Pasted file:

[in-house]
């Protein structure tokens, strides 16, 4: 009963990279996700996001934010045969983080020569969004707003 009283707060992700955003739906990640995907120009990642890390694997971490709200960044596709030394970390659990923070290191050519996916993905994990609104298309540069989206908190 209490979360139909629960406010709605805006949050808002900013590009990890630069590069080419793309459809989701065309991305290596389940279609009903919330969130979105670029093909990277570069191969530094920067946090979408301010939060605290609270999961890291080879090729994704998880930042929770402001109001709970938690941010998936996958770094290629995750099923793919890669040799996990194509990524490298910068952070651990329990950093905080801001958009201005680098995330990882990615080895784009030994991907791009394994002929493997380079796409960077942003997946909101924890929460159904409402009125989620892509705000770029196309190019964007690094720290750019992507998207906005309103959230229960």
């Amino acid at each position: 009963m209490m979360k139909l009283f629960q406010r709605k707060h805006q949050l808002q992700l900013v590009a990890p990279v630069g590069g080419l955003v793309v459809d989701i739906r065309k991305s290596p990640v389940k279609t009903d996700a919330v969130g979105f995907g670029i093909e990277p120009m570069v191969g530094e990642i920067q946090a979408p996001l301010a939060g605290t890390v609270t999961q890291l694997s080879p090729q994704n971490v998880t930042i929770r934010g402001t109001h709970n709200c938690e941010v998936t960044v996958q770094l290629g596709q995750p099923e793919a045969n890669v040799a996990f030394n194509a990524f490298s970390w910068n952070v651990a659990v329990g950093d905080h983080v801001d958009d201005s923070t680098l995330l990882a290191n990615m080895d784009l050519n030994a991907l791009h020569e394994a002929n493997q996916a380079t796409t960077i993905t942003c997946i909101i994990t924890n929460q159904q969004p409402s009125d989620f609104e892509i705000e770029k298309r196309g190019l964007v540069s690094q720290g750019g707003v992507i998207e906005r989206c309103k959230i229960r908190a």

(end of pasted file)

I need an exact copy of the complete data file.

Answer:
[in-house]
């Protein structure tokens, strides 16, 4: 009963990279996700996001934010045969983080020569969004707003 009283707060992700955003739906990640995907120009990642890390694997971490709200960044596709030394970390659990923070290191050519996916993905994990609104298309540069989206908190 209490979360139909629960406010709605805006949050808002900013590009990890630069590069080419793309459809989701065309991305290596389940279609009903919330969130979105670029093909990277570069191969530094920067946090979408301010939060605290609270999961890291080879090729994704998880930042929770402001109001709970938690941010998936996958770094290629995750099923793919890669040799996990194509990524490298910068952070651990329990950093905080801001958009201005680098995330990882990615080895784009030994991907791009394994002929493997380079796409960077942003997946909101924890929460159904409402009125989620892509705000770029196309190019964007690094720290750019992507998207906005309103959230229960």
């Amino acid at each position: 009963m209490m979360k139909l009283f629960q406010r709605k707060h805006q949050l808002q992700l900013v590009a990890p990279v630069g590069g080419l955003v793309v459809d989701i739906r065309k991305s290596p990640v389940k279609t009903d996700a919330v969130g979105f995907g670029i093909e990277p120009m570069v191969g530094e990642i920067q946090a979408p996001l301010a939060g605290t890390v609270t999961q890291l694997s080879p090729q994704n971490v998880t930042i929770r934010g402001t109001h709970n709200c938690e941010v998936t960044v996958q770094l290629g596709q995750p099923e793919a045969n890669v040799a996990f030394n194509a990524f490298s970390w910068n952070v651990a659990v329990g950093d905080h983080v801001d958009d201005s923070t680098l995330l990882a290191n990615m080895d784009l050519n030994a991907l791009h020569e394994a002929n493997q996916a380079t796409t960077i993905t942003c997946i909101i994990t924890n929460q159904q969004p409402s009125d989620f609104e892509i705000e770029k298309r196309g190019l964007v540069s690094q720290g750019g707003v992507i998207e906005r989206c309103k959230i229960r908190a």